MGCB Authorizes Additional Operators for iGaming and Sports Betting
The Michigan Gaming Control Board (“MGCB”) first authorized online gaming and sports betting to begin on January 22. Since the initial announcement, several additional operators have been given the green light to begin offering online gaming and sports betting, including:
- Little Traverse Bay Band of Odawa Indians & Poker Stars – Internet Gaming on Jan. 29
- Little Traverse Bay Band of Odawa Indians & FoxBet – Internet Sports Betting on Jan. 29
- Greektown Casino & Penn Sports Interactive/Barstool Sportsbook & Casino – Internet Gaming on Feb. 1. Greektown was previously approved for Internet Sports Betting to launch on Jan. 22
“We welcome the addition of Odawa Casino, Poker Stars, Fox Bet, and Barstool Casino to Michigan’s growing online gaming and sports wagering market,” said MGCB Executive Director Rick Kalm in a press release. “Their participation will generate revenue to support education, tribal communities and the city of Detroit.”
Online gaming and sports betting are now operational with the operations above, in addition to the following previously authorized operations:
- Bay Mills Indian Community & DraftKings – Internet Casino Games, Internet Sports Betting
- Grand Traverse Band of Ottawa and Chippewa Indians & William Hill – Internet Casino Games, Internet Sports Betting
- Greektown Casino & Penn Sports Interactive/Barstool Sportsbook – Internet Sports Betting
- Hannahville Indian Community & TwinSpires – Internet Casino Games, Internet Sports Betting
- Keweenaw Bay Indian Community & Golden Nugget Online Gaming – Internet Casino Games, Internet Sports Betting
- Lac Vieux Desert Band of Lake Superior Chippewa Indians & PointsBet – Internet Sports Betting
- Little River Band of Ottawa Indians & Rush Street – Internet Casino Games, Internet Sports Betting
- MGM Grand Detroit & BetMGM/Roar Digital – Internet Casino Games, Internet Sports Betting
- MotorCity Casino & FanDuel – Internet Casino Games, Internet Sports Betting
- Sault Ste. Marie Tribe of Chippewa Indians & Wynn – Internet Casino Games, Internet Sports Betting
For more information on Michigan internet gaming and sports betting, read the MGCB’s FAQs or visit the website of each operator listed above.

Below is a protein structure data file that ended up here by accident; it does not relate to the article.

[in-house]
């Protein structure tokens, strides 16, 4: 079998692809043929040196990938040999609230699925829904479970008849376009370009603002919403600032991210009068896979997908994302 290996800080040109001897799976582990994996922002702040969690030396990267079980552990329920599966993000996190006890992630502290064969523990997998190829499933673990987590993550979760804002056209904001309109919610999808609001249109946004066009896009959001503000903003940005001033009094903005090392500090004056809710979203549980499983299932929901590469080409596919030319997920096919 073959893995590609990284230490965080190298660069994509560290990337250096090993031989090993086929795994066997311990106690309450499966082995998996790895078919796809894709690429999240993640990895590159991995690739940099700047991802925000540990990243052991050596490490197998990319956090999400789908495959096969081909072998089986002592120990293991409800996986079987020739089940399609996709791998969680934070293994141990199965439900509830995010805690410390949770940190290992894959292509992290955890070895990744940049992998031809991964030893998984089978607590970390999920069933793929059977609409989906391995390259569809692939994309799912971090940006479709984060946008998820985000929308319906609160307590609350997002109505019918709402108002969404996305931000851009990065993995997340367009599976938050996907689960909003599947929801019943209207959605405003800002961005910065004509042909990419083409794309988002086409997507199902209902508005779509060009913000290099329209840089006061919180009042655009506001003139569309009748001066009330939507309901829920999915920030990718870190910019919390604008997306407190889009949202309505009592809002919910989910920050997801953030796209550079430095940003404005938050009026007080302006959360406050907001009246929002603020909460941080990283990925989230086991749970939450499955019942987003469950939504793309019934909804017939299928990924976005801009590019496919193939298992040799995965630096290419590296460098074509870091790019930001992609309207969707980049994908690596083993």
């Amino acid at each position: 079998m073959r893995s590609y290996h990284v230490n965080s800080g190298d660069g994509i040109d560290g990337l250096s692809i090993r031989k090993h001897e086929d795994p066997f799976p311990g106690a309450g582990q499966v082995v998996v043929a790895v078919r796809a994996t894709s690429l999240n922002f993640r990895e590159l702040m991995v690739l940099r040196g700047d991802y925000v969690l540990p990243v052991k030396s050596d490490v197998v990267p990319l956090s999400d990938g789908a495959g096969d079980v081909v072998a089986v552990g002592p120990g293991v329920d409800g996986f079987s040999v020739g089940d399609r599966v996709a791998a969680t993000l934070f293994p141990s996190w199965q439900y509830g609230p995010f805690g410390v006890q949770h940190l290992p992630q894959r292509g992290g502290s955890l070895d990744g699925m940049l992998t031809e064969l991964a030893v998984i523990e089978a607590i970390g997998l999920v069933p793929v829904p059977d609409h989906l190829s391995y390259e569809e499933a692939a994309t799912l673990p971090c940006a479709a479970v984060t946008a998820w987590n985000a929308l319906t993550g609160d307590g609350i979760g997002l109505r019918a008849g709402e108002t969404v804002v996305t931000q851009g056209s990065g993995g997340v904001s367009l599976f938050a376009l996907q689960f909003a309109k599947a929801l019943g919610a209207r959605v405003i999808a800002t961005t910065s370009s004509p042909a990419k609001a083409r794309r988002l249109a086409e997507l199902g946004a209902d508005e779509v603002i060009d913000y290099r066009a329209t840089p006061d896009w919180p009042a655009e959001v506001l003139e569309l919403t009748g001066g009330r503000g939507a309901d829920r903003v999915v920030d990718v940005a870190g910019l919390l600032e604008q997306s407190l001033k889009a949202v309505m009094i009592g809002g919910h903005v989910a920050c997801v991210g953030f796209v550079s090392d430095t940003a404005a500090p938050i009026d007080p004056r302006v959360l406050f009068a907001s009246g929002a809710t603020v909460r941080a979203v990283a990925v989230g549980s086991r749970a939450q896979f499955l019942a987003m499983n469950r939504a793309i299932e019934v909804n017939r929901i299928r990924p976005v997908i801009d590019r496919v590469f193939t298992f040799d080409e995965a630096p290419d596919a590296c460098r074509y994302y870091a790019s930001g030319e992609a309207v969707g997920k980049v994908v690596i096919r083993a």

This week, the Michigan Gaming Control Board issued “Minimum Requirements” for the “Resumption for Millionaire Party Events” which will allow qualified charitable organizations to resume Millionaire Party operations throughout the state of Michigan.
The Minimum Requirements require charities to: (1) have a COVID-19 Preparedness and Response Plan in place; (2) provide COVID-19 training to employees, agents and contractors; (3) assure proper social distancing in compliance with other state orders; (4) require all employees, agents, contractors, charity members and patrons to wear face masks; (5) post proper signage informing patrons not to enter if they have been sick and instructing patrons of the need to wear face masks; (6) comply with all Health and Human Services Orders, or other state, federal or local law orders with regard to food and beverage matters; (7) conduct self-screening daily; (8) comply with cleaning and disinfecting protocols set forth in the guidance; and (9) establish a case monitoring response plan for dealing with confirmed infections at the location.
Although the MGCB issued this specific guidance for the charities, their suppliers, and locations, it specifically noted that qualified organizations will also have to comply with all applicable local, state, and federal statutes, rules, orders, guidelines, and standards in connection with any potential resumption.
“COVID-19 continues to pose challenges for charities who want to hold millionaire party events,” said Richard S. Kalm, MGCB Executive Director. “We continue to work closely with public health experts and look forward to resuming the events when it’s feasible under all applicable health and safety orders and requirements.”
The International Association of Gaming Attorneys (“IAGA”) hosted a webinar on Wednesday, February 3, entitled “Post-Pandemic Gaming Policy: How Will It Impact Markets, Technology and Delivery Channels?” In a panel hosted by Kevin Mullally, Vice-President of Government Relations and General Counsel for Gaming Laboratories International (“GLI”), the webinar delved into the hardships that 2020 brought to the industry, as well as new opportunities that are on the horizon for gaming nationwide.
The panelists included the following experts:
- Edward R. Bedrosian, Jr. – former Executive Director of the Massachusetts Gaming Commission, current Partner at Orrick, Herrington & Sutcliffe LLP
- Howard B. Glaser – Global Head of Government Affairs and Special Initiatives for Scientific Games